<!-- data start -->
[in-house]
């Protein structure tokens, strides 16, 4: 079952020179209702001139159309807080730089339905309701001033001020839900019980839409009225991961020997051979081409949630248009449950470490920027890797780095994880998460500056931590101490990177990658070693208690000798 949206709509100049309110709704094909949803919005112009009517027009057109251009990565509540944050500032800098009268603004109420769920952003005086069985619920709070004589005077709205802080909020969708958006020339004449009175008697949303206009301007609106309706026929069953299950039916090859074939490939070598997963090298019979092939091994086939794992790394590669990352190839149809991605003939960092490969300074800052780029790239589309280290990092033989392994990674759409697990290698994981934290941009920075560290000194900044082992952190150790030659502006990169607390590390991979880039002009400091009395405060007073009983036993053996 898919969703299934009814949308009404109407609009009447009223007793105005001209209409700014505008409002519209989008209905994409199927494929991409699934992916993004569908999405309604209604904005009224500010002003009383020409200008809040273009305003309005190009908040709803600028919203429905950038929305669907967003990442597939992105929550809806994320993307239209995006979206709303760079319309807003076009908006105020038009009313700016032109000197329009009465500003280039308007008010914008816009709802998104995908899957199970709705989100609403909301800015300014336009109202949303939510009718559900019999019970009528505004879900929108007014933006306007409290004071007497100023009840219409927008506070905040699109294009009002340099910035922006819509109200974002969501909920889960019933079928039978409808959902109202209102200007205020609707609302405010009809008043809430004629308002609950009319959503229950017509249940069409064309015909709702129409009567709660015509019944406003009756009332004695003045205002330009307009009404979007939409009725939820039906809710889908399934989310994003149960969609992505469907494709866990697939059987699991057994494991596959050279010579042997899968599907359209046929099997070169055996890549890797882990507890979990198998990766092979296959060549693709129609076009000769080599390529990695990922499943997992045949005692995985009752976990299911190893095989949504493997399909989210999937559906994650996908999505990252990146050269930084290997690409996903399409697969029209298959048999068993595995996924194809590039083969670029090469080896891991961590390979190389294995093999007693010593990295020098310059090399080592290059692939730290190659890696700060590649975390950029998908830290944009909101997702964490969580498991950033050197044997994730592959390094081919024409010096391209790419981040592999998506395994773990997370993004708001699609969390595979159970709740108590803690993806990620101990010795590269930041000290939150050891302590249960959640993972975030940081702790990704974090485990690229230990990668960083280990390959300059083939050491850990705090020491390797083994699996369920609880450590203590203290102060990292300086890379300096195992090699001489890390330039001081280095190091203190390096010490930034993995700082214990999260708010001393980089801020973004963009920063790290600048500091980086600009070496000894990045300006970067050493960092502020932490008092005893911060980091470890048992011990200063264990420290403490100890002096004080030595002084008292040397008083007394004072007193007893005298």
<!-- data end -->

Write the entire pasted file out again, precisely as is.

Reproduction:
[in-house]
């Protein structure tokens, strides 16, 4: 079952020179209702001139159309807080730089339905309701001033001020839900019980839409009225991961020997051979081409949630248009449950470490920027890797780095994880998460500056931590101490990177990658070693208690000798 949206709509100049309110709704094909949803919005112009009517027009057109251009990565509540944050500032800098009268603004109420769920952003005086069985619920709070004589005077709205802080909020969708958006020339004449009175008697949303206009301007609106309706026929069953299950039916090859074939490939070598997963090298019979092939091994086939794992790394590669990352190839149809991605003939960092490969300074800052780029790239589309280290990092033989392994990674759409697990290698994981934290941009920075560290000194900044082992952190150790030659502006990169607390590390991979880039002009400091009395405060007073009983036993053996 898919969703299934009814949308009404109407609009009447009223007793105005001209209409700014505008409002519209989008209905994409199927494929991409699934992916993004569908999405309604209604904005009224500010002003009383020409200008809040273009305003309005190009908040709803600028919203429905950038929305669907967003990442597939992105929550809806994320993307239209995006979206709303760079319309807003076009908006105020038009009313700016032109000197329009009465500003280039308007008010914008816009709802998104995908899957199970709705989100609403909301800015300014336009109202949303939510009718559900019999019970009528505004879900929108007014933006306007409290004071007497100023009840219409927008506070905040699109294009009002340099910035922006819509109200974002969501909920889960019933079928039978409808959902109202209102200007205020609707609302405010009809008043809430004629308002609950009319959503229950017509249940069409064309015909709702129409009567709660015509019944406003009756009332004695003045205002330009307009009404979007939409009725939820039906809710889908399934989310994003149960969609992505469907494709866990697939059987699991057994494991596959050279010579042997899968599907359209046929099997070169055996890549890797882990507890979990198998990766092979296959060549693709129609076009000769080599390529990695990922499943997992045949005692995985009752976990299911190893095989949504493997399909989210999937559906994650996908999505990252990146050269930084290997690409996903399409697969029209298959048999068993595995996924194809590039083969670029090469080896891991961590390979190389294995093999007693010593990295020098310059090399080592290059692939730290190659890696700060590649975390950029998908830290944009909101997702964490969580498991950033050197044997994730592959390094081919024409010096391209790419981040592999998506395994773990997370993004708001699609969390595979159970709740108590803690993806990620101990010795590269930041000290939150050891302590249960959640993972975030940081702790990704974090485990690229230990990668960083280990390959300059083939050491850990705090020491390797083994699996369920609880450590203590203290102060990292300086890379300096195992090699001489890390330039001081280095190091203190390096010490930034993995700082214990999260708010001393980089801020973004963009920063790290600048500091980086600009070496000894990045300006970067050493960092502020932490008092005893911060980091470890048992011990200063264990420290403490100890002096004080030595002084008292040397008083007394004072007193007893005298």